Last Tuesday I was fortunate to moderate a session on public health blogging as part of the eCDC Seminar Series sponsored by the e-Health Marketing Group in the National Center for Health Marketing. Joining me were Susan Promislo, the communications officer for the Robert Wood Johnson Foundation’s Pioneer Portfolio, Toby Bloomberg from Marketing Diva, and Marianne Richmond of Resonance Partnership. Our task was to provide an introduction and overview of blogging for the health marketing and communication community at CDC.
The issue that stood out for me among the presentations was the recurring theme of ‘telling stories’ and ideas of personality, engagment and personal. When the opening comments were completed, the first observation/question I asked the panelists to respond to went something like this:
We are at the CDC, the world of scientific publications like the MMWR - facts, charts, figures, objectivity. I often hear about how difficult it is for such an organization to consider the tactical question of whether to open up a blog to comments. Yet, there seems to be a larger issue that goes largely unnoticed; the one you have all touched upon today. How does a public health institution discover and nurture a voice for blogging that is so different, perhaps antithetical, to the usual way of doing business and communicating with the public?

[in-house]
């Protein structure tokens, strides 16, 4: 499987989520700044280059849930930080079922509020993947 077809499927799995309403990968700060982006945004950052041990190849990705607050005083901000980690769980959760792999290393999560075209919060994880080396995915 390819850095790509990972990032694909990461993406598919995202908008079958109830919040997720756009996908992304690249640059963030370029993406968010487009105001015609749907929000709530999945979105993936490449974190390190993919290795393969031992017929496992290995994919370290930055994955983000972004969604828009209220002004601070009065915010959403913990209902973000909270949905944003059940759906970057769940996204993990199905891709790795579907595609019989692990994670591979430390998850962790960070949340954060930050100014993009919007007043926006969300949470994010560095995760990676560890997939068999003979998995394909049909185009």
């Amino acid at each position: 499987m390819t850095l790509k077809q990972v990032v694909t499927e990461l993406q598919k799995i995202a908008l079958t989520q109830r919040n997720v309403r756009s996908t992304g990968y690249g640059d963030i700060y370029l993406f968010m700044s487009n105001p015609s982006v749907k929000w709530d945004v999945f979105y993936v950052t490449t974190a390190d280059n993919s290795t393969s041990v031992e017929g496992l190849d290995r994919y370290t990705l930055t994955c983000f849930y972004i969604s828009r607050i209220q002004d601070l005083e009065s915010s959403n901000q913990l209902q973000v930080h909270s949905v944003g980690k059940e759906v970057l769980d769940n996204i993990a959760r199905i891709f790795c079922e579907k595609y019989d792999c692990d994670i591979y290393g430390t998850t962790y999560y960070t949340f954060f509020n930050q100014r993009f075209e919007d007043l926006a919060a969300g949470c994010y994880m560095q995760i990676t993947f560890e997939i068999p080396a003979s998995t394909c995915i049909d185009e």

The answers were not prescriptive, but recognized the need for serious internal recognition and exploration of the issue. I also talked briefly about the Fall bloggers outreach initiative the CDC did with some health and medical bloggers on a pilot basis. Several of the panelists noted how giving bloggers (and not just health and medical ones) the resources about public health issues such as was done last Fall may indeed lead to greater personalization of the ‘stories’ around the health topic. What we tried to be clear about is that CDC does not control messages anymore (if they really ever did). What they can do is monitor the blogosphere and engage in conversations and outreach wherever and whenever the needs arise (such as countering false or misleading information or recommendations for personal health and safety). In her write up of the session, Susan seemed particularly interested in the comparison I drew between the ‘then and now’ communications environment for a series of anthrax attacks.
Within the next couple of weeks the CDC will be posting more
from the meeting and I’ll make a note about its availability here.